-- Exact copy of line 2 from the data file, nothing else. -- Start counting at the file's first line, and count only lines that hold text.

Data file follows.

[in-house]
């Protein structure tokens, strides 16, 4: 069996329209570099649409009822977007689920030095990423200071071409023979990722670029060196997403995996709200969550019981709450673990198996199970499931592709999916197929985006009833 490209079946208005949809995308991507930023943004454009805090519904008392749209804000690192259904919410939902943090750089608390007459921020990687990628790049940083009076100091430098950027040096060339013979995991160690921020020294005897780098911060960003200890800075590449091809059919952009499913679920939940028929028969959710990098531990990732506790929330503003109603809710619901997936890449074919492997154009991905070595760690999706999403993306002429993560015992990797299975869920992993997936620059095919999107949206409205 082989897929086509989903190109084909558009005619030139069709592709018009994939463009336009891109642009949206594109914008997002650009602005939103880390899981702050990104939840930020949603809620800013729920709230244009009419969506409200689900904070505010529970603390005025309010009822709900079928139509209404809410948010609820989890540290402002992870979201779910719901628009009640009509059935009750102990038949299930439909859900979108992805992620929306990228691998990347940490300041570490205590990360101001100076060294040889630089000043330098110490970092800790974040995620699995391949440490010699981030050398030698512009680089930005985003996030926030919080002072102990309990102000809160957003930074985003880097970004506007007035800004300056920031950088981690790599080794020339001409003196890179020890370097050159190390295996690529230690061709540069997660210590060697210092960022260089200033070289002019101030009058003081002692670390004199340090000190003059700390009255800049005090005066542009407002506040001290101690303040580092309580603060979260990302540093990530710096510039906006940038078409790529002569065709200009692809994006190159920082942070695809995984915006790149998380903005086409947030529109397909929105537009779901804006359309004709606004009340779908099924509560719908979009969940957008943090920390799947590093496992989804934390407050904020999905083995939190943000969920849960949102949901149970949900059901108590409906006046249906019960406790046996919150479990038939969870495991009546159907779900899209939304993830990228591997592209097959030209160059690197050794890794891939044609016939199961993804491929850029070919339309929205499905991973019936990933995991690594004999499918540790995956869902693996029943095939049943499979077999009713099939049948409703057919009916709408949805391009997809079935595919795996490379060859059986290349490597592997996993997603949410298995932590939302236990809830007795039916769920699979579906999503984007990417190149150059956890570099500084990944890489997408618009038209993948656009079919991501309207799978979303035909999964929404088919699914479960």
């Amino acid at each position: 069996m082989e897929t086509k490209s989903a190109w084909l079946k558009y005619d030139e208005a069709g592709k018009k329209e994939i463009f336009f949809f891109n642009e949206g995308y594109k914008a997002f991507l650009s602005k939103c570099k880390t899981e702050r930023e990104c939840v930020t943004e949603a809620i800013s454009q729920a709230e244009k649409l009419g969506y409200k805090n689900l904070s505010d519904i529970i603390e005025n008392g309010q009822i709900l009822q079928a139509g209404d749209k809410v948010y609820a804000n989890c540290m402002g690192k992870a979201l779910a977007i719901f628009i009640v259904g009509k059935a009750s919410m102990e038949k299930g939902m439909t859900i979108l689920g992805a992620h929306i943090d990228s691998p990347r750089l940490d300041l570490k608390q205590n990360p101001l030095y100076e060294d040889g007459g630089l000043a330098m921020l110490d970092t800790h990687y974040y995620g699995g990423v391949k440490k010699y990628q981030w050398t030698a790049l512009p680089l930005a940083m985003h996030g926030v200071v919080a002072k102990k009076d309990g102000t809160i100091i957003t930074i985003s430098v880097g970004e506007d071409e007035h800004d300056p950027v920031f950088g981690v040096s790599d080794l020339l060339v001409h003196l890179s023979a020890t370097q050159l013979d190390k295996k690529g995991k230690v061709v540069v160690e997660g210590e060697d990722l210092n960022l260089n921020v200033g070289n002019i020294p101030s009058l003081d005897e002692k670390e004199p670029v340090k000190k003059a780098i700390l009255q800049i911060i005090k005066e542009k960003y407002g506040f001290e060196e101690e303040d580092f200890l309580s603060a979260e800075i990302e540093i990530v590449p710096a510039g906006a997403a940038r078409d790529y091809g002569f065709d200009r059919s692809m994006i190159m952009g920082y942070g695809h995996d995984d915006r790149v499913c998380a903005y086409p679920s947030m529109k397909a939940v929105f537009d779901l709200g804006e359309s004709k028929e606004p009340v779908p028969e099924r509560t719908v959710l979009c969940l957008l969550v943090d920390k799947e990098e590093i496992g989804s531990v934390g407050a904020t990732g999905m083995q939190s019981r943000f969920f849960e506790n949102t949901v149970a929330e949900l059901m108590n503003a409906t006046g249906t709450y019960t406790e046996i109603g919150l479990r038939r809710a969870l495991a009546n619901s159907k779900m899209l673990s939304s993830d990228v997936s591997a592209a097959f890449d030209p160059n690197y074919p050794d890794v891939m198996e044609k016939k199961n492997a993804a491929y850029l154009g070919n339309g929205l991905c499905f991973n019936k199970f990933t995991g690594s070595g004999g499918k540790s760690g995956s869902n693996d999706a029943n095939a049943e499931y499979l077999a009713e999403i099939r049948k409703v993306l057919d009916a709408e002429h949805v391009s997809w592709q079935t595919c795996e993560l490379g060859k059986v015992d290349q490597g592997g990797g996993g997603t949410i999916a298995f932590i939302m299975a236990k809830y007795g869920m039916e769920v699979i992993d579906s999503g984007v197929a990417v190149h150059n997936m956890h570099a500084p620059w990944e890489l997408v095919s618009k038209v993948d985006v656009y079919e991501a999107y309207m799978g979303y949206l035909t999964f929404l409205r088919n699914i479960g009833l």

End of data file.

């Protein structure tokens, strides 16, 4: 069996329209570099649409009822977007689920030095990423200071071409023979990722670029060196997403995996709200969550019981709450673990198996199970499931592709999916197929985006009833 490209079946208005949809995308991507930023943004454009805090519904008392749209804000690192259904919410939902943090750089608390007459921020990687990628790049940083009076100091430098950027040096060339013979995991160690921020020294005897780098911060960003200890800075590449091809059919952009499913679920939940028929028969959710990098531990990732506790929330503003109603809710619901997936890449074919492997154009991905070595760690999706999403993306002429993560015992990797299975869920992993997936620059095919999107949206409205 082989897929086509989903190109084909558009005619030139069709592709018009994939463009336009891109642009949206594109914008997002650009602005939103880390899981702050990104939840930020949603809620800013729920709230244009009419969506409200689900904070505010529970603390005025309010009822709900079928139509209404809410948010609820989890540290402002992870979201779910719901628009009640009509059935009750102990038949299930439909859900979108992805992620929306990228691998990347940490300041570490205590990360101001100076060294040889630089000043330098110490970092800790974040995620699995391949440490010699981030050398030698512009680089930005985003996030926030919080002072102990309990102000809160957003930074985003880097970004506007007035800004300056920031950088981690790599080794020339001409003196890179020890370097050159190390295996690529230690061709540069997660210590060697210092960022260089200033070289002019101030009058003081002692670390004199340090000190003059700390009255800049005090005066542009407002506040001290101690303040580092309580603060979260990302540093990530710096510039906006940038078409790529002569065709200009692809994006190159920082942070695809995984915006790149998380903005086409947030529109397909929105537009779901804006359309004709606004009340779908099924509560719908979009969940957008943090920390799947590093496992989804934390407050904020999905083995939190943000969920849960949102949901149970949900059901108590409906006046249906019960406790046996919150479990038939969870495991009546159907779900899209939304993830990228591997592209097959030209160059690197050794890794891939044609016939199961993804491929850029070919339309929205499905991973019936990933995991690594004999499918540790995956869902693996029943095939049943499979077999009713099939049948409703057919009916709408949805391009997809079935595919795996490379060859059986290349490597592997996993997603949410298995932590939302236990809830007795039916769920699979579906999503984007990417190149150059956890570099500084990944890489997408618009038209993948656009079919991501309207799978979303035909999964929404088919699914479960």